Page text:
Ray Fraser is a serial entrepreneur. He is co-founder and CEO at his sixth start-up, VitalView Technologies. The company brings patient monitoring into the home with a contactless sensor platform keeping eye on heart failure patients. This potentially life-changing technology reaches far beyond the medical field.
His entrepreneurial journey started his senior year in college at the University of Richmond. A double major in finance and marketing, Ray founded Snooze Systems with his friends and roommates. Snooze gave university students access to a streamlined class registration process. While the company didn’t go on to huge success, it gave Ray insight into the importance of road mapping a business and knowing when to bootstrap your way through and when to seek out investors.
“We were promising product features that our small team didn’t have the capacity to deliver on,” he said. “We would have needed an engineering team of five to ten people and we just kept on adding more features upon features.”
Originally from Hartford, Connecticut, the University of Notre Dame drew Ray to the South Bend – Elkhart region. After working with a variety of startups, he knew he wanted to take his career to the next level and began working on his master’s degree in business administration. He became involved with the IDEA Center at the university, becoming Entrepreneur-in-Residence for the Pit Road Venture Fund. It was through this position that he learned of the technology behind Vital View.
“This is all based on incredible faculty research out of the University of Notre Dame,” Ray said. “The faculty researcher is Dr. Tom Pratt. He is an expert in what’s called Radio Frequency (RF) Polarization Mode Dispersion or RF PMD. While PMD was understood in Optical Systems and was considered a source of noise, PMD in the RF systems contains a vastly rich set of data. Dr. Pratt was the first person to recognize that PMD in RF systems could be harnessed to build sensors with previously unmatched capabilities. But because of Dr. Pratt’s breakthrough, it’s now giving the medical community a less invasive way to capture critical human body data such as fluid retention that wasn’t possible before.”
The Vital View sensor platform monitors fluid build-up in congestive heart failure patients from home. This sensor can sit in one of two places – underneath the patient’s mattress or on the wall. One reading is taken each day, and over time can identify changes in fluid levels.
“This would allow both care teams and patients to monitor the event of fluid overload happening,” he said.
The patient can now witness how their lifestyle and diet choices impact their health. If fluid levels increase, the patient can reflect on the past day to consider their sodium or fluid in-take and activity level to act.
“It helps to reinforce the regiments the care teams put in place and helps them have an active dialogue with the patient,” Ray said.
Better care is important to Ray. His brother lives with class 2 congestive heart failure.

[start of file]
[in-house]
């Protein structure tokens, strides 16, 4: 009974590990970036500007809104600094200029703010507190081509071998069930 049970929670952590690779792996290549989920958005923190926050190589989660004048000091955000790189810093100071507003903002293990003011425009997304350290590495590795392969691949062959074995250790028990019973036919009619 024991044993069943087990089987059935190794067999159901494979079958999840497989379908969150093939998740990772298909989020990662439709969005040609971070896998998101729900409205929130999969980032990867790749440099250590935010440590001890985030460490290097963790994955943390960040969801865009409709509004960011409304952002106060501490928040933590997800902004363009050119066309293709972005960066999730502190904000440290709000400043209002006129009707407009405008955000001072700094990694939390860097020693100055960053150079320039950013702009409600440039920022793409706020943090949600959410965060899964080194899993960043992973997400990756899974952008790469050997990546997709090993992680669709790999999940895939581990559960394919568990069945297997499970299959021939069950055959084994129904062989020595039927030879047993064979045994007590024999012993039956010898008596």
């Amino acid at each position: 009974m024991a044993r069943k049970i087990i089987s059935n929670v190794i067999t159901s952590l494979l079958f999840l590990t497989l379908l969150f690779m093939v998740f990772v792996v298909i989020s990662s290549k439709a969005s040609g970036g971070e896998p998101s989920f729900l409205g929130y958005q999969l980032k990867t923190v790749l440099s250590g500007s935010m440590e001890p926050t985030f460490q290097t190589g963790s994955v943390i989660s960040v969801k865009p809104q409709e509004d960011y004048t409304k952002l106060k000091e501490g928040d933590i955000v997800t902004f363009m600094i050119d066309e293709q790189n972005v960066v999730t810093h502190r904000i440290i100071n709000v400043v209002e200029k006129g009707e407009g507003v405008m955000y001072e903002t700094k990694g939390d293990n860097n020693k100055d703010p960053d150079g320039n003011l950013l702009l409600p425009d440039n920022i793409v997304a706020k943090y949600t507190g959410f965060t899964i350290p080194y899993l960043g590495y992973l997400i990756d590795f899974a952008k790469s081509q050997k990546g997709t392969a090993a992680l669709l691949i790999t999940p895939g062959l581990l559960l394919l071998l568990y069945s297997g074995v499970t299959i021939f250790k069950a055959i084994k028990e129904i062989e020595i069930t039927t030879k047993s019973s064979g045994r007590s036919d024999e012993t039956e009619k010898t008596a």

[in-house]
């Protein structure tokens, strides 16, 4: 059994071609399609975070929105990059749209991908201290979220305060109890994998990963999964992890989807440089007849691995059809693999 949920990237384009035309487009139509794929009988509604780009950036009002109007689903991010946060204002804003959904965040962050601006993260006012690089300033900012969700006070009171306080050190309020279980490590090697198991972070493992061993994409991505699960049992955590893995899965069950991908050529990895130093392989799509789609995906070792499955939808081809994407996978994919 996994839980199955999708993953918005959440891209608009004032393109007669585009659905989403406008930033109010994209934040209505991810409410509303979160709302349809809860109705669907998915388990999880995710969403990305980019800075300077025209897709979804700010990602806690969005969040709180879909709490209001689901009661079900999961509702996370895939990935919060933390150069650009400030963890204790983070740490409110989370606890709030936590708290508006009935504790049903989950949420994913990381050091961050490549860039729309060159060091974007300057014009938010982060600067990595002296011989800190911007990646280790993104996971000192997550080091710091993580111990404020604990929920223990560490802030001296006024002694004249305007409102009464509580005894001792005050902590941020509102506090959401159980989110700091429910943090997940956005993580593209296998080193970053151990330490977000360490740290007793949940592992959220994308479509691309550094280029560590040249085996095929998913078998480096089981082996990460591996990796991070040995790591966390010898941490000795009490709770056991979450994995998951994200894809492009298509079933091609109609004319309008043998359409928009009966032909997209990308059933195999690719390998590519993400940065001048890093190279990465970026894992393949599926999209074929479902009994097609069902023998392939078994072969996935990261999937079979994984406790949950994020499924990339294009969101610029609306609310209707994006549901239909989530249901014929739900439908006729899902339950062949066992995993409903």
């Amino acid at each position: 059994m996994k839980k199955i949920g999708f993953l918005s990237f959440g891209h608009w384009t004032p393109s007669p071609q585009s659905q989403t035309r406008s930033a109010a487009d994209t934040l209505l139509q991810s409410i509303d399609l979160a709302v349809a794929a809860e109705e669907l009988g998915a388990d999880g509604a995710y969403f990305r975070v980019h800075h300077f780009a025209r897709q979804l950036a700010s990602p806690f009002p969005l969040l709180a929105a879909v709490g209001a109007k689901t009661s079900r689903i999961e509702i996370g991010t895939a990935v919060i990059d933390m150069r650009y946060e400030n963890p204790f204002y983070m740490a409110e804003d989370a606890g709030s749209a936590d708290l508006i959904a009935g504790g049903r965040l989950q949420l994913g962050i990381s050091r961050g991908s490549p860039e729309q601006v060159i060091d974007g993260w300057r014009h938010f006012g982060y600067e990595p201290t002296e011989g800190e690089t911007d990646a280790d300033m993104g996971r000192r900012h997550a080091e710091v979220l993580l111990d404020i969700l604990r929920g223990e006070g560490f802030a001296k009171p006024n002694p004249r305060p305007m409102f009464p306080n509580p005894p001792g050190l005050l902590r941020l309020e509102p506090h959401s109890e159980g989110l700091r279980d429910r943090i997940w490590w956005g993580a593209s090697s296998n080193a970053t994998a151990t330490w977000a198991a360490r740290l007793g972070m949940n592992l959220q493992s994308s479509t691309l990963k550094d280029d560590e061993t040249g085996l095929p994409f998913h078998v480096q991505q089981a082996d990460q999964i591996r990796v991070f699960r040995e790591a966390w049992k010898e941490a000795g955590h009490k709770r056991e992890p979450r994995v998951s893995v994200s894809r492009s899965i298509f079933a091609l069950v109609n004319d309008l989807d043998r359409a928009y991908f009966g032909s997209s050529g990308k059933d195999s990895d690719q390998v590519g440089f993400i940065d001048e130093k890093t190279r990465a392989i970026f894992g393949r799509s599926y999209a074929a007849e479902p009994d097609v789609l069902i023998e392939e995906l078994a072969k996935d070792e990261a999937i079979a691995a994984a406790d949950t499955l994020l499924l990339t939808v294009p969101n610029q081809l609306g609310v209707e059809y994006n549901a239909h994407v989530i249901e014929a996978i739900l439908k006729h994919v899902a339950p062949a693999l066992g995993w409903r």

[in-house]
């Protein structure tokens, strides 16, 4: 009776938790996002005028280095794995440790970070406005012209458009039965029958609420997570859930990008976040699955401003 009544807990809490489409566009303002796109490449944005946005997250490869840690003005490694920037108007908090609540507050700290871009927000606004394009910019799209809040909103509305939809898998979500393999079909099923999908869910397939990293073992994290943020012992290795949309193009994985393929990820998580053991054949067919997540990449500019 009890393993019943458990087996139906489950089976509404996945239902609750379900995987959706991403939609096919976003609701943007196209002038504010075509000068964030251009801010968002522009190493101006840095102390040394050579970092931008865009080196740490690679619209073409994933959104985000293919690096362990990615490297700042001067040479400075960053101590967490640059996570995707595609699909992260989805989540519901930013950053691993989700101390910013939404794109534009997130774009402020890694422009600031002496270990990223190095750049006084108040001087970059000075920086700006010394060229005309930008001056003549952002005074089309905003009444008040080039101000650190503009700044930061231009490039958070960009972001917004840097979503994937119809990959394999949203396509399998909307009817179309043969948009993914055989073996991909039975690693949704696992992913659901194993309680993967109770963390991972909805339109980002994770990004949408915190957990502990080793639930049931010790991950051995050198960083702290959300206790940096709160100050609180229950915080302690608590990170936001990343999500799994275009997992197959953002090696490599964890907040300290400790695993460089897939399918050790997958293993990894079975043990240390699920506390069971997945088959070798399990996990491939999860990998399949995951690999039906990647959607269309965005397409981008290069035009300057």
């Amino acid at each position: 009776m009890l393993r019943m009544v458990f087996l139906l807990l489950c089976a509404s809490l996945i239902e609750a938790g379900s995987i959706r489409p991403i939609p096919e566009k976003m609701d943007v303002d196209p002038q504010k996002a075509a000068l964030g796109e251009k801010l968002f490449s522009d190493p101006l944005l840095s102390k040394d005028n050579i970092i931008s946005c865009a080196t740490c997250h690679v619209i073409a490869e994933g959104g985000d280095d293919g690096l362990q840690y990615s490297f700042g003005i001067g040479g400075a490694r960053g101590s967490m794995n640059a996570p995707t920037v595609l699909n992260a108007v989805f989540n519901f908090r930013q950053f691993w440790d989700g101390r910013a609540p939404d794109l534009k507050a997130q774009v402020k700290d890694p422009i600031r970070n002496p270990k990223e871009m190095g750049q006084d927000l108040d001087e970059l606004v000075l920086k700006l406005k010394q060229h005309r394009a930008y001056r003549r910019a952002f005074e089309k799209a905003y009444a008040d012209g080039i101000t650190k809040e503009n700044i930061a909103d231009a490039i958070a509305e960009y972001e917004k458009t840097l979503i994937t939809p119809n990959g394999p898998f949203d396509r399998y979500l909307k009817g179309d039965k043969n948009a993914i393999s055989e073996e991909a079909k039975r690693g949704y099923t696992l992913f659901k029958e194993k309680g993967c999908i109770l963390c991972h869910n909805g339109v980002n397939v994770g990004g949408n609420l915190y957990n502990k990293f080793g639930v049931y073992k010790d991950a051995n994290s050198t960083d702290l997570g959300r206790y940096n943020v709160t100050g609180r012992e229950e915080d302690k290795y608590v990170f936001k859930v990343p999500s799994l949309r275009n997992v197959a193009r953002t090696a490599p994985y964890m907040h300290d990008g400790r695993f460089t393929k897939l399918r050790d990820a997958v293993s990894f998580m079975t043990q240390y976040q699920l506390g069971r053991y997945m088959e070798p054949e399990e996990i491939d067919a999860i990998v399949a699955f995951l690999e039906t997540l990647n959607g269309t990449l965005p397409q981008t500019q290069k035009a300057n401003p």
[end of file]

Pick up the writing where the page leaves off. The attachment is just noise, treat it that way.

“I’ve been able to see first-hand how, if a tool like this were available, could impact overall quality of care that care teams are able to provide patients and, overall, lead to even better outcomes,” he said.
He sees the technology expanding into monitoring for other health issues, such as kidney disease.
“I think this technology has vast applications to any area in the medical industry where fluid retention is an issue,” he said. “But we’ve also even seen outside of the medical field possible applications such as agriculture, where moisture has an impact on grain processing.”
This East Coast transplant loves what the South Bend – Elkhart region offers on both a professional and personal level. He enjoys the support for entrepreneurs and Elevate Ventures initiatives throughout the state. He and his girlfriend explore the food scene in the area and enjoy trips to Silver Beach. Ray is a kayaker and frequently travels the St. Joseph River.
“What I find when it comes to starting a company, you need to have escapes where you can focus and manage stress well,” he said. “Those are some of the things that help me manage both dealing with the day-to-day of running a start-up, but also my overall mental health.”
Ray is excited for the journey Vital View is on. The company recently hit a huge product milestone and is raising a second round of funding. This all leads to product demonstrations in the fall with clinical trials and FDA submission next year.
Looking ahead, Ray wants his legacy to be built around making a positive impact.
“I want to plant roots in this community,” he said. “Not just to build Vital View into a great company that can employ and start a lot of great careers, but to also support other entrepreneurs coming along the way after, so this can become a large vibrant community in and of itself.”
For more information on VitalView Technologies, visit www.vitalviewtech.com.